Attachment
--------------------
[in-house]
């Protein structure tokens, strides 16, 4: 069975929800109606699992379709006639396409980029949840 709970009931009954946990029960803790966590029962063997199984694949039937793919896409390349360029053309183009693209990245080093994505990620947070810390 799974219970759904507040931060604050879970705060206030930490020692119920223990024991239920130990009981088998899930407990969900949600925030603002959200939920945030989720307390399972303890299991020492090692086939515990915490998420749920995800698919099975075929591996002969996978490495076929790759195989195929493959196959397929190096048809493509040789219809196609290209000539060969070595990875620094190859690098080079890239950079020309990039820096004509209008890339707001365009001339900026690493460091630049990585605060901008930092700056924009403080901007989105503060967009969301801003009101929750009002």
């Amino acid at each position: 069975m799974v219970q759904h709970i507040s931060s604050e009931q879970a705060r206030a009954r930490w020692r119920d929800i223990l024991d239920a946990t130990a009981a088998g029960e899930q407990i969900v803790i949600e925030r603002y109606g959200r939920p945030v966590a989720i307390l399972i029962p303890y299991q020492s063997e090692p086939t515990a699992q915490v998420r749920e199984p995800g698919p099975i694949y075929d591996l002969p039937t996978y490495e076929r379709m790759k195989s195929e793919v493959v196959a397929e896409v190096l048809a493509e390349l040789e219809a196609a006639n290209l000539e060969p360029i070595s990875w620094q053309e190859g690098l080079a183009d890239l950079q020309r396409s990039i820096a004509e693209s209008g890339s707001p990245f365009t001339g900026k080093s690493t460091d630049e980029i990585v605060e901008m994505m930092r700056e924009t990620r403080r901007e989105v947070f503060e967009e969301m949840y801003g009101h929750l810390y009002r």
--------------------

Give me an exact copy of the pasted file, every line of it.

[in-house]
């Protein structure tokens, strides 16, 4: 069975929800109606699992379709006639396409980029949840 709970009931009954946990029960803790966590029962063997199984694949039937793919896409390349360029053309183009693209990245080093994505990620947070810390 799974219970759904507040931060604050879970705060206030930490020692119920223990024991239920130990009981088998899930407990969900949600925030603002959200939920945030989720307390399972303890299991020492090692086939515990915490998420749920995800698919099975075929591996002969996978490495076929790759195989195929493959196959397929190096048809493509040789219809196609290209000539060969070595990875620094190859690098080079890239950079020309990039820096004509209008890339707001365009001339900026690493460091630049990585605060901008930092700056924009403080901007989105503060967009969301801003009101929750009002």
């Amino acid at each position: 069975m799974v219970q759904h709970i507040s931060s604050e009931q879970a705060r206030a009954r930490w020692r119920d929800i223990l024991d239920a946990t130990a009981a088998g029960e899930q407990i969900v803790i949600e925030r603002y109606g959200r939920p945030v966590a989720i307390l399972i029962p303890y299991q020492s063997e090692p086939t515990a699992q915490v998420r749920e199984p995800g698919p099975i694949y075929d591996l002969p039937t996978y490495e076929r379709m790759k195989s195929e793919v493959v196959a397929e896409v190096l048809a493509e390349l040789e219809a196609a006639n290209l000539e060969p360029i070595s990875w620094q053309e190859g690098l080079a183009d890239l950079q020309r396409s990039i820096a004509e693209s209008g890339s707001p990245f365009t001339g900026k080093s690493t460091d630049e980029i990585v605060e901008m994505m930092r700056e924009t990620r403080r901007e989105v947070f503060e967009e969301m949840y801003g009101h929750l810390y009002r």